Answer to Chapter 1 Introduction to Derivatives & Risk Management, Chance, Brooks.

1565 Words Jan 30th, 2012 7 Pages


1. (Market Efficiency and Theoretical Fair Value) An efficient market is one in which prices reflect the true economic values of the assets trading therein. In efficient markets, no one can earn returns that are more than commensurate with the level of risk. Efficient markets are characterized by low transaction costs and by the rapid rate at which new information is incorporated into prices.

2. (Arbitrage and the Law of One Price) Arbitrage is a type of investment transaction that seeks to profit when identical goods are priced differently. Buying an item at one price and immediately selling it at another is a type of arbitrage. Because of the combined activities of
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Gamblers simply accept risk without there being a concomitant reduction in someone else's risk.

8. (Misuses of Derivatives) Derivatives can be misused by speculating when one should be hedging, by not having acquired the requisite knowledge to use them properly by acting irresponsibly when using derivatives such as by being overly confident of one’s ability to forecast the direction of the market.

9. (The Role of Derivative Markets) The existence of derivative markets in the United States economy and indeed throughout most modern countries of the world undoubtedly leads to a much higher degree of market efficiency. Derivatives facilitate the activities of individual arbitrageurs so that unequal prices of identical goods are arbitraged until they are equal. Because of the large number of arbitrageurs, this is a quick and efficient process. Arbitrage on this large a scale makes markets less capable of being manipulated, less costly to trade in, and therefore more attractive to investors. (The opportunity to hedge also makes the markets more attractive to investors in managing risk.) This is not to say that an economy without derivative markets would be inefficient, but it would not have the advantage of this arbitrage on a large scale.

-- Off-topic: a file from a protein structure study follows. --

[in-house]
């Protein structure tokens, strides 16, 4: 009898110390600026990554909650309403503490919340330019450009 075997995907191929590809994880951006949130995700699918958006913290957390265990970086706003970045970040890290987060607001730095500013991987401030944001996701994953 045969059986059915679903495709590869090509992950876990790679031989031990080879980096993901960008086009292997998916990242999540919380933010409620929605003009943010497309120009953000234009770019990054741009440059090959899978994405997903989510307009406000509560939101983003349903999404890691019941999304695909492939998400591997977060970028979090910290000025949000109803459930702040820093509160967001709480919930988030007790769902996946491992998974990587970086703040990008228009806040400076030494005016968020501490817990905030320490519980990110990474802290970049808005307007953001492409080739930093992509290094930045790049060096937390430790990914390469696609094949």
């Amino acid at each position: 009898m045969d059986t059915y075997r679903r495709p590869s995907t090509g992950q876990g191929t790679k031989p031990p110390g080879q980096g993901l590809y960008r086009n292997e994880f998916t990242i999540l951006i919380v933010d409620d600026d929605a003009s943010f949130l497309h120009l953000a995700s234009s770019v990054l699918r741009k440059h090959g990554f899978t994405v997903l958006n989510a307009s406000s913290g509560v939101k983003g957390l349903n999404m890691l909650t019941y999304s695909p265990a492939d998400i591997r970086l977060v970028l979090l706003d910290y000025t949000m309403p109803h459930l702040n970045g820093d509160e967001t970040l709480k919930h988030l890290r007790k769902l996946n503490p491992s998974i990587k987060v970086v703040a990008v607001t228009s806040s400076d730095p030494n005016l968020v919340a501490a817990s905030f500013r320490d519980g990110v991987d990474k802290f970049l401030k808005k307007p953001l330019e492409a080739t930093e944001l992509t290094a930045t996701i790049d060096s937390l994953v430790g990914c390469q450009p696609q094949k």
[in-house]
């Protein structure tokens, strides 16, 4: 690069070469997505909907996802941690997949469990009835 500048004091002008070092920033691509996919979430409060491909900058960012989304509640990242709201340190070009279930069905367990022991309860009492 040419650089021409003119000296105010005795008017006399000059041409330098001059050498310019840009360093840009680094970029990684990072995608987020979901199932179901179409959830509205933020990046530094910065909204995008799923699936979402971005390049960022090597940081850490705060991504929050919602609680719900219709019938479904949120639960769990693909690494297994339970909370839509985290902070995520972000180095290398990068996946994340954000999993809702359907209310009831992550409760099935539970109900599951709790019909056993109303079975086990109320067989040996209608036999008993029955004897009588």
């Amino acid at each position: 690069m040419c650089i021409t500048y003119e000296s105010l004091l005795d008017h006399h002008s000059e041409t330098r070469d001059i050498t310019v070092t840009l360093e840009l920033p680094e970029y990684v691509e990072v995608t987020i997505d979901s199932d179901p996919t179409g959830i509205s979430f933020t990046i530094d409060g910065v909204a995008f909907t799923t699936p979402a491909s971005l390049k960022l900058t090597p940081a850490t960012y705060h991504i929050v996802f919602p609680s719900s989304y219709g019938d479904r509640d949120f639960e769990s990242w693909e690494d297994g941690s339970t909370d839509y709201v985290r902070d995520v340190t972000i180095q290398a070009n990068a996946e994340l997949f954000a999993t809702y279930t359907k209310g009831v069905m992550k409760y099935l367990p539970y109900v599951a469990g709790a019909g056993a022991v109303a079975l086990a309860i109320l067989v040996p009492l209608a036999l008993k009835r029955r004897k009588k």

It is important to note that the derivative markets do not necessarily make the U.S. or world economy any larger or wealthier. The basic wealth, expected returns, and risks of the economy would be

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